Also available on Android, iOS, OSX, and Windows
Review written by Stephen Deck; originally published 07/10/2019 on Teacher by Day, Gamer by Night
When I first heard about Tiny Troopers coming to Switch, my immediate reaction was “Oh, another mobile game getting ported to Switch. Whatever.” I totally slept on it. I then heard from Joshua French on Twitter that the North American physical Switch release was only going to be sold at Walmart and was limited to about 5000 copies. What’s more, it was retailing for $20. A Switch game for myself for $20 and a rare one to boot? Sure, I’ll bite. So I went to a couple of different Walmarts until I found one with a few in stock and picked up one. I figured it was going to be a stupid, crappy mobile game and that I’d probably try it once before putting it down and never picking it up again. I was quite mistaken.
If you’ve ever played Team17’s Alien Breed, it plays a lot like that. You control between one and three soldiers in an overhead twin stick shooter. Each mission has a primary objective that much be completed, and most have a secondary objective that you can complete for some extra credits to upgrade your troopers between missions. The troopers on your team are randomly generated in both name and appearance, but there is some advantage to keeping them alive; they rank up and gain more hit points as they survive through mission after mission. The story is nonsensical; you’re part of some country fighting some other country, and you’re sent to kill bad guys and blow stuff up. Don’t kill civilians, but if you do, it’s okay because the only penalty is a very mild credit loss. That’s pretty much it. There are three campaigns – the original Tiny Troopers campaign, the Spec Ops campaign from Tiny Troopers 2, and a very short zombie campaign. It’s not fancy, the story is barebones as hell, and it’s not complex, but it’s a fun game.
Despite being a fairly good console conversion, the game’s roots as a mobile game are still very apparent. Every mission feels very similar even with objectives that can range from kill everything to destroy everything to save prisoners. You walk around, you shoot bad guys, you blow up buildings and vehicles, you search for dog tags and medals, and then you go to the extraction point. There are variations from mission to mission, and it never gets so stale that it begins to bore, but every mission more or less follows that basic format. The visuals also show its mobile phone roots – they look fine, but they don’t look great. This isn’t a beautiful game like Xenoblade Chronicles 2 or a technical marvel of a game like Wolfenstein II. Then again, it’s a budget game you could buy three times over for the price of either one of those two. The character models are what really show the game’s roots – it’s pretty clear that no major changes to models were made to accommodate console play on a large television. That’s okay, though; the game may not look especially pretty, but it’s fun, and that’s really all that matters.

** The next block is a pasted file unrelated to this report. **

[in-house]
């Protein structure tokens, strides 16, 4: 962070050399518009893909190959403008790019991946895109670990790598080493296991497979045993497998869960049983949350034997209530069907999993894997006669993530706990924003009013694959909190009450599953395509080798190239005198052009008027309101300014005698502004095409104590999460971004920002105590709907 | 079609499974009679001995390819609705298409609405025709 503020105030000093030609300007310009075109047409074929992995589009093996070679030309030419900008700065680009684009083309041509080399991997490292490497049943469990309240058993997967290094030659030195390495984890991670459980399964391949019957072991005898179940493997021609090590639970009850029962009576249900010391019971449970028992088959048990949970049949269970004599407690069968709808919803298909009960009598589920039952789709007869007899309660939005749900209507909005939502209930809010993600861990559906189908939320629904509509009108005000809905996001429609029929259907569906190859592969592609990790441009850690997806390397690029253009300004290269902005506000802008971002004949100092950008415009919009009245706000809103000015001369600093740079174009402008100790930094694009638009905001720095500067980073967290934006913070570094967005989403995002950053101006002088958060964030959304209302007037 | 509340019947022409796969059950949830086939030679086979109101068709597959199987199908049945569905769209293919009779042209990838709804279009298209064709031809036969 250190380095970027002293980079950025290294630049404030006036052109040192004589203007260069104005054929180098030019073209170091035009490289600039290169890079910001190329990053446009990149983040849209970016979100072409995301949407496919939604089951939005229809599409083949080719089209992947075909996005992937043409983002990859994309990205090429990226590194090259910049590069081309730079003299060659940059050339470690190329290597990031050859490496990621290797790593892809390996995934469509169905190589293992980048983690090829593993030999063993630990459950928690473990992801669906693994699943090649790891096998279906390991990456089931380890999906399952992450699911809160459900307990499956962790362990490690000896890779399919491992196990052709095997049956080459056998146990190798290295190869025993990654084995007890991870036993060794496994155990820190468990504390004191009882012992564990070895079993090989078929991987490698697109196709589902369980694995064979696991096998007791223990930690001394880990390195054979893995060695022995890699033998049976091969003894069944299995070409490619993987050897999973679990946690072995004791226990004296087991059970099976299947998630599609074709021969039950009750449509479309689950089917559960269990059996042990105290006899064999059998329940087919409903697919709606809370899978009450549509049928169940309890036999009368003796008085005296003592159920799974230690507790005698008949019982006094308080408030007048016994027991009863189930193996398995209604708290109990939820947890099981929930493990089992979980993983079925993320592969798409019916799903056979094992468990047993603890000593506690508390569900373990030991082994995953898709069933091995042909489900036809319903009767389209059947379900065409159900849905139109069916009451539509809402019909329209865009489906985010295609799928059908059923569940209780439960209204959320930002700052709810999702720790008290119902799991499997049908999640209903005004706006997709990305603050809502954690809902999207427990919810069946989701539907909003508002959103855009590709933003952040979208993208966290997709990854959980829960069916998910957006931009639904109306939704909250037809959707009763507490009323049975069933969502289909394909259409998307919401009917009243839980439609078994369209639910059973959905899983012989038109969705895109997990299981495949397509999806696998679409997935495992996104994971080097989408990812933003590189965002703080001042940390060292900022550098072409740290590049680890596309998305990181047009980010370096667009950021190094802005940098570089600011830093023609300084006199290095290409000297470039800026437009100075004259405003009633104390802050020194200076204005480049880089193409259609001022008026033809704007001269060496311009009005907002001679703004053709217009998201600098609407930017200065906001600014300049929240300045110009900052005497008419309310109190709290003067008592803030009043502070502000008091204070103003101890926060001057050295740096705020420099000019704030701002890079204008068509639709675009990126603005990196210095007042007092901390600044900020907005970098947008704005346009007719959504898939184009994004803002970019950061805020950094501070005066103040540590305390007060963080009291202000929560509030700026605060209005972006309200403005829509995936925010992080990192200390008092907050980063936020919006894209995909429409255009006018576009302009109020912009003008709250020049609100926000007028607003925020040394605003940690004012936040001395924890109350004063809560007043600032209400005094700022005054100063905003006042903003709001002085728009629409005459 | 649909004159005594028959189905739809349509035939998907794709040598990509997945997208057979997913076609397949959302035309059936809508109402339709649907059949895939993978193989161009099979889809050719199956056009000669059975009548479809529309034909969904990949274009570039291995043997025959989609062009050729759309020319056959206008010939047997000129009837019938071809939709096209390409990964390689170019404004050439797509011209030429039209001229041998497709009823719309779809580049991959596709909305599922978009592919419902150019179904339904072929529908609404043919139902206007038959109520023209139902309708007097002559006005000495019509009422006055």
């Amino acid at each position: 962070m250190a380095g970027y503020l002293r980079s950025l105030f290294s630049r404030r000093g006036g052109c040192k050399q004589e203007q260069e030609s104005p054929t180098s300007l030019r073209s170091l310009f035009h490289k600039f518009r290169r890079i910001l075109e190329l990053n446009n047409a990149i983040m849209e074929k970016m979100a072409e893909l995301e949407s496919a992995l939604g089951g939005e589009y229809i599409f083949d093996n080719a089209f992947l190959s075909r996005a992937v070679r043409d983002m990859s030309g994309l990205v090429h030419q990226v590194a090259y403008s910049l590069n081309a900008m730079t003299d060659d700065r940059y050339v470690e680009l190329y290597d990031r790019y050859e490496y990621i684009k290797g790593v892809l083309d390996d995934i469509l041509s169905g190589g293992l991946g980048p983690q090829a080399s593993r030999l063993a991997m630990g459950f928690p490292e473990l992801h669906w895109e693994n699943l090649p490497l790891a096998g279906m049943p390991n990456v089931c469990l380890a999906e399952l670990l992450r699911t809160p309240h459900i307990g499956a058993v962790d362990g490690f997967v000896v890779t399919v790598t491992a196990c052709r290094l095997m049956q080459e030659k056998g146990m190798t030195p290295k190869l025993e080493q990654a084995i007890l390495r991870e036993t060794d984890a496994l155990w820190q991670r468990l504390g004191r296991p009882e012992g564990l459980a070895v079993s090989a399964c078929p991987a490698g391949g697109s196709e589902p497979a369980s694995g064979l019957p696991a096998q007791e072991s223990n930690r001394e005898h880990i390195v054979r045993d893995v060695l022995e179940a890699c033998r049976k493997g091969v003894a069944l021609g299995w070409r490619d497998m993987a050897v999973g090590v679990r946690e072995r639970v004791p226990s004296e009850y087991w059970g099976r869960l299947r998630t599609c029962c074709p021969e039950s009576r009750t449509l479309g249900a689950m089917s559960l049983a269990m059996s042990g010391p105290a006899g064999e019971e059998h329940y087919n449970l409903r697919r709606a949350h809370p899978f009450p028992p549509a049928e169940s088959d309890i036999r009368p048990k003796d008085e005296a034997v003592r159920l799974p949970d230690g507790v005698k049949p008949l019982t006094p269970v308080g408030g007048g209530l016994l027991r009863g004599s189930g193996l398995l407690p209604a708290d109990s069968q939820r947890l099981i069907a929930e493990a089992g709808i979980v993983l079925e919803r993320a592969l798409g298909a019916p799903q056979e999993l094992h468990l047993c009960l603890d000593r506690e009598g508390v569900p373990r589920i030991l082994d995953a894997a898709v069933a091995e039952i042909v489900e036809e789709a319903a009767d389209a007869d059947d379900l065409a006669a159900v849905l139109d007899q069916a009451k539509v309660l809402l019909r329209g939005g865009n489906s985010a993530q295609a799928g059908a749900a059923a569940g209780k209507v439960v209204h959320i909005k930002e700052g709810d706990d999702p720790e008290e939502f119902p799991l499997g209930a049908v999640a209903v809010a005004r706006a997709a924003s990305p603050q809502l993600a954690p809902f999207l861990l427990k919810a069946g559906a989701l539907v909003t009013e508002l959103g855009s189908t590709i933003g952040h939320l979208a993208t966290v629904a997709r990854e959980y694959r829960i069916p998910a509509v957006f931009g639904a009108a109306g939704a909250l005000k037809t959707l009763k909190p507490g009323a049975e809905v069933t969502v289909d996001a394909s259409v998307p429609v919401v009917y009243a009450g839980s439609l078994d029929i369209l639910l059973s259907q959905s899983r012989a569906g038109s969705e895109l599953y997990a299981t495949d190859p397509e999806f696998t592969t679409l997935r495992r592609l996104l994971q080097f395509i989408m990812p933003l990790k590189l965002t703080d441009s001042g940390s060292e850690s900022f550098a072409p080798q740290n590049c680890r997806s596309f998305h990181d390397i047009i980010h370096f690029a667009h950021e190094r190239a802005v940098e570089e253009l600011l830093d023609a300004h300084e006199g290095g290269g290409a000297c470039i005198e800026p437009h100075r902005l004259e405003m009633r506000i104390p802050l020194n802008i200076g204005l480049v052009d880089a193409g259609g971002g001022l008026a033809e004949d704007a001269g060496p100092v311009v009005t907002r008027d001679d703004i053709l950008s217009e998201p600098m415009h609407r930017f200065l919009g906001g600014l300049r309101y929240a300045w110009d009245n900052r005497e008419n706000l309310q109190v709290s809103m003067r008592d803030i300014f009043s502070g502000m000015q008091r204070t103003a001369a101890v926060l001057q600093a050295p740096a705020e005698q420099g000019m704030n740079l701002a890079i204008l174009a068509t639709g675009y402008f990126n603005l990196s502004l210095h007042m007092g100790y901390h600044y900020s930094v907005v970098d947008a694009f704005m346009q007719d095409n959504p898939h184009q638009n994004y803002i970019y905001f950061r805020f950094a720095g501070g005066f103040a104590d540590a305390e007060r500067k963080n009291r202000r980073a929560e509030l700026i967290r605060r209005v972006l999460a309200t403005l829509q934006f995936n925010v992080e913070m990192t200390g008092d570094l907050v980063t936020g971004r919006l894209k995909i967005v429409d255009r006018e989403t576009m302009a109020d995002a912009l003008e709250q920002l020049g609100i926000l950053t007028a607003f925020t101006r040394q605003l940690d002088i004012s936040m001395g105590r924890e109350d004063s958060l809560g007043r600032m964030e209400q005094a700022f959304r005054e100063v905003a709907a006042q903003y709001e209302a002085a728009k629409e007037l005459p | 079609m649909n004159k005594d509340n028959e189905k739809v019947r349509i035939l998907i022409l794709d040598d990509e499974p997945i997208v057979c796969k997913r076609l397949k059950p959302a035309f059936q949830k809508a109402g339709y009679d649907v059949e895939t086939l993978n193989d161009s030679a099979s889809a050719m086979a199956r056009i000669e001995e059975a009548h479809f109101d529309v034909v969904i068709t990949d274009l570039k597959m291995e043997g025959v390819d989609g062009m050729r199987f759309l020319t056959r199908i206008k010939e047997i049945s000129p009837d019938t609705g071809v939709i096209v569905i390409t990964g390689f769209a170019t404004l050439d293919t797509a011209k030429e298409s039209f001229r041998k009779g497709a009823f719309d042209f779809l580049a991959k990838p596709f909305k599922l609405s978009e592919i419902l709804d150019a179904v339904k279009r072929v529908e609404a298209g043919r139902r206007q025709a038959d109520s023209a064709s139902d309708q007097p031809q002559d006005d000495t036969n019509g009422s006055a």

There’s really not a whole lot to say about Tiny Troopers: Joint Ops XL. It’s a simple game, but it’s fun. It doesn’t look especially great, but it runs well. It’s good entertainment for 10 or 12 hours, and it’s cheap, so I’m content with it. No one will remember it ten years down the line, but if you can find a copy at Walmart or see it on the eShop (especially if it’s on sale), then I definitely recommend giving it a go. It’s a fun little game, and it would probably be a really good choice for kids old enough to need some a little more than Babby’s Furst Gaem but too young for something like Doom or Wolfenstein.